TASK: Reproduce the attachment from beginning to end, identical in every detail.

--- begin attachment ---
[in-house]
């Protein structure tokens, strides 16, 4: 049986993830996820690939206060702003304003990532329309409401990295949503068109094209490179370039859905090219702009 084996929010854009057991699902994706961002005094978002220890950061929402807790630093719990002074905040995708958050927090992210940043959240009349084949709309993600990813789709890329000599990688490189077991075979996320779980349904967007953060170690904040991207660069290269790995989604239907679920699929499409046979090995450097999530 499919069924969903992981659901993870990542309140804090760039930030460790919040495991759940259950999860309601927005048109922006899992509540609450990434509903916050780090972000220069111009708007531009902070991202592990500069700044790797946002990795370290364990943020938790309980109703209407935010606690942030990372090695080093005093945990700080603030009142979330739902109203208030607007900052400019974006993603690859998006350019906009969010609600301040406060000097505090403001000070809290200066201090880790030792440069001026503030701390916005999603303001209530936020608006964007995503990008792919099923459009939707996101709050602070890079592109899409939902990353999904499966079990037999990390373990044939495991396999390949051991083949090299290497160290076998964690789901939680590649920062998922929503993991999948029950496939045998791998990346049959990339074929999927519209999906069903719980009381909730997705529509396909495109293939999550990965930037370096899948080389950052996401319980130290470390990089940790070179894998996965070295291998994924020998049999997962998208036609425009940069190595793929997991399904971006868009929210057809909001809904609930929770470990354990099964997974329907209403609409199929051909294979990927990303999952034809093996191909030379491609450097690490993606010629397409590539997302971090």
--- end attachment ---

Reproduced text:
[in-house]
């Protein structure tokens, strides 16, 4: 049986993830996820690939206060702003304003990532329309409401990295949503068109094209490179370039859905090219702009 084996929010854009057991699902994706961002005094978002220890950061929402807790630093719990002074905040995708958050927090992210940043959240009349084949709309993600990813789709890329000599990688490189077991075979996320779980349904967007953060170690904040991207660069290269790995989604239907679920699929499409046979090995450097999530 499919069924969903992981659901993870990542309140804090760039930030460790919040495991759940259950999860309601927005048109922006899992509540609450990434509903916050780090972000220069111009708007531009902070991202592990500069700044790797946002990795370290364990943020938790309980109703209407935010606690942030990372090695080093005093945990700080603030009142979330739902109203208030607007900052400019974006993603690859998006350019906009969010609600301040406060000097505090403001000070809290200066201090880790030792440069001026503030701390916005999603303001209530936020608006964007995503990008792919099923459009939707996101709050602070890079592109899409939902990353999904499966079990037999990390373990044939495991396999390949051991083949090299290497160290076998964690789901939680590649920062998922929503993991999948029950496939045998791998990346049959990339074929999927519209999906069903719980009381909730997705529509396909495109293939999550990965930037370096899948080389950052996401319980130290470390990089940790070179894998996965070295291998994924020998049999997962998208036609425009940069190595793929997991399904971006868009929210057809909001809904609930929770470990354990099964997974329907209403609409199929051909294979990927990303999952034809093996191909030379491609450097690490993606010629397409590539997302971090």